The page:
Steve Krawczyk, Director of Research & Development, Accelitas
At Accelitas, we’re dedicated to providing businesses with predictive insights that grow profitable accounts while reducing risks. And when it comes to the data analytics that deliver these insights, we believe in using the best tool for a job. To determine the best tool, you need to have well-rounded knowledge spanning multiple disciplines. It’s not sufficient simply to rely on one’s own area of expertise, even if that expertise includes PhD work. Work at the PhD level almost always requires specialization in a narrow topic within a single discipline. That tight focus is great for making incremental advances in a field of study. But it’s all too easy in post-graduate work to fall into the trap of keeping that tight focus when trying to solve the broad, highly varied range of problems that arise in the real world.
Artificial Intelligence (AI) has become a huge, internationally active field of study encompassing many approaches and applications. AI includes disciplines such as applied statistics, data mining, pattern recognition, machine learning, deep learning, probabilistic methods, and big data. Within these disciplines lie various sub-disciplines such as computer vision, image processing, natural language processing, and speech recognition. When applying AI to solve a problem, it is often beneficial to leverage techniques from more than one of these disciplines and sub-disciplines.
Applying a Cross-Disciplinary Approach
Here’s a simple example that demonstrates the benefits of taking a cross-disciplinary approach in AI. The figure below shows an artificial dataset containing two features (measured by the axes) and two classes (represented by the colored dots). Let’s say we want to analyze this data set to distinguish the purple class from the yellow class.
Figure 1: Sample data set
These types of distributions commonly appear when there are subpopulations within a feature.
In artificial intelligence, a feature is an individually measurable property or characteristic. For example, a person’s age could be a feature in an analysis of census data. In fact, age is a great example of data that might be represented in a plot like this, where people, say, less then 30 and greater than 60 perform similarly while those between 30 and 60 may differ. A similar distribution occurs for the feature on the x-axis in Figure 1 above. In this particular case, samples from 0-0.6 and 0.8-1.0 are similar while those with values 0.6-0.8 differ.
Obviously, these classes are not linearly separable; that is, you cannot draw a straight line neatly separating yellow from purple.
In AI terms, we would say that training a simple linear model on these two features completely fails. A simple linear model is a common starting place for modeling, whether one is modeling continuous data or categorical data, which is typically binary data or data with just two classes. In a linear model, each feature is assigned a single weight in the form of a coefficient. For example, if I have two features, x1 and x2, a linear model would take the form y = x1*c1 * x2*c2+b, where c1 and c2 are the learned coefficients (values suggested and then refined during analysis) and b is a constant (an offset along the y axis) that helps plotting the location of the line being modeled.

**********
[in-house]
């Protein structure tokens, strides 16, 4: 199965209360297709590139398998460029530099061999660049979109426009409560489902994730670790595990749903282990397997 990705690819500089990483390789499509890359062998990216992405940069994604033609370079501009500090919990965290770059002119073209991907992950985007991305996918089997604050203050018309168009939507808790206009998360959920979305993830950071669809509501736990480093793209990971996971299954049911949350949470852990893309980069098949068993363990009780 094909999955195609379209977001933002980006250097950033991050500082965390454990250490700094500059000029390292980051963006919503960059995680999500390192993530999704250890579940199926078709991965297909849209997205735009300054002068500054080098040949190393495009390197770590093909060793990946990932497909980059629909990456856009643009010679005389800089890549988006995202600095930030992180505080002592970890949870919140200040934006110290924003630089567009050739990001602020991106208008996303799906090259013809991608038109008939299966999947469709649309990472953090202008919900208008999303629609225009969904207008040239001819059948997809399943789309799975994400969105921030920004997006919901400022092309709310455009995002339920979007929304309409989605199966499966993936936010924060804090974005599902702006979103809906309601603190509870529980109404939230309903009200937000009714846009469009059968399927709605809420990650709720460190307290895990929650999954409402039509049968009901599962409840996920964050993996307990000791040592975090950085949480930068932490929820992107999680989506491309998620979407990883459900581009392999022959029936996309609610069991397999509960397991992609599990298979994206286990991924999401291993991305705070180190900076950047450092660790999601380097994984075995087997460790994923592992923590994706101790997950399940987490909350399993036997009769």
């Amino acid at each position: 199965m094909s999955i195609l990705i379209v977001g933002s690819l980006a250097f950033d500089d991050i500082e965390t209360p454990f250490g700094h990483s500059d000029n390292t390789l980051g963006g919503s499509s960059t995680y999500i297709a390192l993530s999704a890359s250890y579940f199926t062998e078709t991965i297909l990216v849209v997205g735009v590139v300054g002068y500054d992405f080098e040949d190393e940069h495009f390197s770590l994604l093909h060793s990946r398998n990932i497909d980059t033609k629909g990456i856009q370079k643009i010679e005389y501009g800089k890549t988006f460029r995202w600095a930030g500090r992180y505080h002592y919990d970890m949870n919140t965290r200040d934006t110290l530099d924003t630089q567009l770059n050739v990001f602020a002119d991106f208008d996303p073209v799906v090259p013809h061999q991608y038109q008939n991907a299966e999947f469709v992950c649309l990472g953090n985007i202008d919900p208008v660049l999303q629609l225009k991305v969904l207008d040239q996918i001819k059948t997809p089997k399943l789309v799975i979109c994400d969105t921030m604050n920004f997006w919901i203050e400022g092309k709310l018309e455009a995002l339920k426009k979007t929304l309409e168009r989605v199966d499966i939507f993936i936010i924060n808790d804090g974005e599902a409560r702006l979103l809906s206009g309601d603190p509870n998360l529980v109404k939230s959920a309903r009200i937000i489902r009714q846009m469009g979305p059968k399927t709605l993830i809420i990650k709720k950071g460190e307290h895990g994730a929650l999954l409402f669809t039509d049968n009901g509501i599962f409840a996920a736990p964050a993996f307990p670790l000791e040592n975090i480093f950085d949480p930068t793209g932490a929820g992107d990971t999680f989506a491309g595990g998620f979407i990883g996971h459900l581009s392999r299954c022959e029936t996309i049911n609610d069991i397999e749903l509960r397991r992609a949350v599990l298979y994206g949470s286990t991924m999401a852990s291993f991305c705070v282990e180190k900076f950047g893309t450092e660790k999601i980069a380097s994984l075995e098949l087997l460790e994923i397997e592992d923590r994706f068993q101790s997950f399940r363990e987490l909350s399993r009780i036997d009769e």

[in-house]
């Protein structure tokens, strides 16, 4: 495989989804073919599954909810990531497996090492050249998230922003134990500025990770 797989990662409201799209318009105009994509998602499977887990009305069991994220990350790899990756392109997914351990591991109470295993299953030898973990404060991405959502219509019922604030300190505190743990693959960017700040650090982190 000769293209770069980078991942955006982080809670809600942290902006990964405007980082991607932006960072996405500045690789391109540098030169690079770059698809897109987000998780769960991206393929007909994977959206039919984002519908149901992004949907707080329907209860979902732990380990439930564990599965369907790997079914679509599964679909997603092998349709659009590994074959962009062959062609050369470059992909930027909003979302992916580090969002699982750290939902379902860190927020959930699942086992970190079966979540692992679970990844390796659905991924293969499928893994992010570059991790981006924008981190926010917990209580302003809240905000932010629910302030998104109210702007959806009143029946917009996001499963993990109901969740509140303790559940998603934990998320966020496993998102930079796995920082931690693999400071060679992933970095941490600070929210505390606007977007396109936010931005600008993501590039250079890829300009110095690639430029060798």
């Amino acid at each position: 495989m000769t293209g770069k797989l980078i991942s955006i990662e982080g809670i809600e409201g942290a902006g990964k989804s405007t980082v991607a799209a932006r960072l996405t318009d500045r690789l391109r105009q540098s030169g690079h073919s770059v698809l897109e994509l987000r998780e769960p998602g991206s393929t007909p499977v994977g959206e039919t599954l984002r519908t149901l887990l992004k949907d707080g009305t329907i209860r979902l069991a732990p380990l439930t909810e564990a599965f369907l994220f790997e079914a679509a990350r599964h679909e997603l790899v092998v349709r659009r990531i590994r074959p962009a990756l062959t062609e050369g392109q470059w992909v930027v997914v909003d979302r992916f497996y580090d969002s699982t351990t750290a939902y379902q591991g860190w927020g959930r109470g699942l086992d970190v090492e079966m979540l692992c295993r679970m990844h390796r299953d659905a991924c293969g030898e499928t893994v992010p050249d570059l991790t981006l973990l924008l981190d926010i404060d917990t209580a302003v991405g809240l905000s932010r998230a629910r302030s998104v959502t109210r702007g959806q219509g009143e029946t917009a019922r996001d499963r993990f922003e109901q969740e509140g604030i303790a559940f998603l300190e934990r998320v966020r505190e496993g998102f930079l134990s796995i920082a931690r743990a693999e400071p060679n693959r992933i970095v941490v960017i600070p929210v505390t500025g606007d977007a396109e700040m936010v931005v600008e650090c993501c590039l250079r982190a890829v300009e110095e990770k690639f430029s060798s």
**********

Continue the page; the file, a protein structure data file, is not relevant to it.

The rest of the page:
If we’re not going to use a linear model, how should we solve the problem? The answer to that question will depend on our expertise. And when it comes to expertise, the broader the better.
Some approaches to solving problems like the one shown in Figure 1 apply non-linear classifiers, such as neural networks or decision trees. There are also a number of alternatives, such as boosting (assigning weighted values to a feature to help with analysis), feature embedding, etc.
The main limitation with most of these approaches is that interpretability of the model is lost. In other words, once these approaches are applied, it’s no longer possible to determine why the classifier reached its decision.
Looking for Answers and Interpretability
Interpretability is one of the main advantages of linear classifiers. Their simplicity makes them easy to interpret. Having a model that is interpretable is extremely important (and often required) when using AI to make decisions that affect people, such as approving or denying loans.
I mentioned earlier the importance of having a broad, multi-disciplinary approach when it comes to AI. Here’s where that breadth really pays off.
It’s possible to use techniques from multiple AI disciplines to get accurate classification on the given dataset while still using a model that allows interpretability. One simple technique to allow non-linear separation of these features is to “bucket” them, transforming them into sparse features.
Bucketing? Sparse features? Let me explain.